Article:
I am facing my worst nightmare, and the other parts of my life are going downhill as well.

It’s hard to be happy for long.

I’m listening to a song on repeat. 

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I read over my previous posts, and there’s an obvious pattern of anger and animosity.

I’m going to change that.

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To the girl behind me in Econ:

I cannot believe you are graduating a year early to pursue beauty school. In this economy, you’ll be stupid to reject a year of free public education that can open more doors for you if only you looked. 

To the girl with the “appreciate your hairstylist/we’re expensive because we don’t have insurance, vacation days, holidays off, etc”:

Really now. It was your damn fault you quit school to get back to barbering again. You said you were trying to do something with pharmacy studies, but wow. You dropped out of college. You expect good stuff out of not working for it. 

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These dumb broads keep insisting “I’m not comfortable in my own skin, I’m insecure”, and then they post pictures of themselves. 

Make up your mind and stick with it

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I actually attack the concept of happiness. The idea that - I don’t mind people being happy - but the idea that everything we do is part of the pursuit of happiness seems to me a really dangerous idea and has led to a contemporary disease in Western society, which is fear of sadness. It’s a really odd thing that we’re now seeing people saying “write down 3 things that made you happy today before you go to sleep”, and “cheer up” and “happiness is our birthright” and so on. We’re kind of teaching our kids that happiness is the default position - it’s rubbish. Wholeness is what we ought to be striving for and part of that is sadness, disappointment, frustration, failure; all of those things which make us who we are. Happiness and victory and fulfillment are nice little things that also happen to us, but they don’t teach us much. Everyone says we grow through pain and then as soon as they experience pain they say “Quick! Move on! Cheer up!” I’d like just for a year to have a moratorium on the word “happiness” and to replace it with the word “wholeness”. Ask yourself “is this contributing to my wholeness?” and if you’re having a bad day, it is.
Hugh Mackay (via aeloquence)

(Source: beautemillesimee, via squiggy)

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(via dishevelment)

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About mes, descriptions, blurbs.

Here’s a chance for you to give us insight on who you are.

I love the funny or quirky ones, out of the ordinary.

And then you have some people choose some lame ass labels to represent themselves:

"Licensed. Employed. Model. Photography."

Shit nigga, you just think you’re soooo special, huh?

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Self-identification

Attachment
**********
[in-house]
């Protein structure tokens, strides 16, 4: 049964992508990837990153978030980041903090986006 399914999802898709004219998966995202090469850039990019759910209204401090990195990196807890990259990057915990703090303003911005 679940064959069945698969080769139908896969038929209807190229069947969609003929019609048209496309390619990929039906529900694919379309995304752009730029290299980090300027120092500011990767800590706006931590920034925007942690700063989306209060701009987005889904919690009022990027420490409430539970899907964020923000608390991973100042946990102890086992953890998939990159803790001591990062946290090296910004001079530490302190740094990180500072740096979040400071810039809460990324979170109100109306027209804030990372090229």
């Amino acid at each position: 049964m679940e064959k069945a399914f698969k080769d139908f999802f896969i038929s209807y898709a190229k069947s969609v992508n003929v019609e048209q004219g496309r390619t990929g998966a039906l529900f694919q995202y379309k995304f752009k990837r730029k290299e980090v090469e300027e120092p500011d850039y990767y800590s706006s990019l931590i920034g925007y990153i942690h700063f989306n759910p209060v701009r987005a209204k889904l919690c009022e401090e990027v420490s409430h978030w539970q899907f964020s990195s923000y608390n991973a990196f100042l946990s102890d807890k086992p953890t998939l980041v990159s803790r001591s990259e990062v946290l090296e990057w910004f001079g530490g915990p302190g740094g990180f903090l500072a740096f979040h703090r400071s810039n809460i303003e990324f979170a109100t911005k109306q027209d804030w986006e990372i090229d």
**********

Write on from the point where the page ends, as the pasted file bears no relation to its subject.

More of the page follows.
Self-identification was probably the longest epiphany I’ve had to process growing up. My mother got me involved with Chinese activities: attending a Chinese-dominant elementary school, Chinese school on the weekends, Chinese watercolor painting classes, Chinese instruments and orchestras, eating at Chinese restaurants even though we have Chinese food every night … Chinese this, Chinese that, Chinese everything! Yuck.

Most of the friends and friend circles I had were mainly Chinese. I had an odd year in 6th grade, where suddenly I was friends with white people. Deciding that the differences of lifestyles were too much trouble, I drifted back into hanging out with Asians— hey, at least they weren’t Chinese, right? In the end, I went back to hanging out with Chinese girls, because they was the most “comfortable” people to be around. Ah, middle school: insecurity at its highest.

Until the middle of high school, I slowly got out of the ethnic prison. I had no more time for Chinese school and orchestra, and I quit all the Chinese-dominant clubs I was associated with. I wasn’t denying my culture or ethnicity, but I needed a change: I felt like I was stuck in a world that was holding me back. So I joined an abundance of clubs and associations that had no primary ethnicity, and even though I was very wary of who I was, I unexpectedly grew as an individual.

Now my main homies are a variety of different races (with a handful of Chinese friends). I still embrace my roots proudly and I don’t deny my cultural lifestyle. The absence of ethnicity affiliation was the best remedy to figuring out my self-identity. 

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You shouldn’t flaunt your flaws, if they are what keeps you from being “happy.” Solving a problem is better than telling everyone about it. You like the attention, but that’s not what you need either.

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My pride won’t allow myself to apply for a state university.

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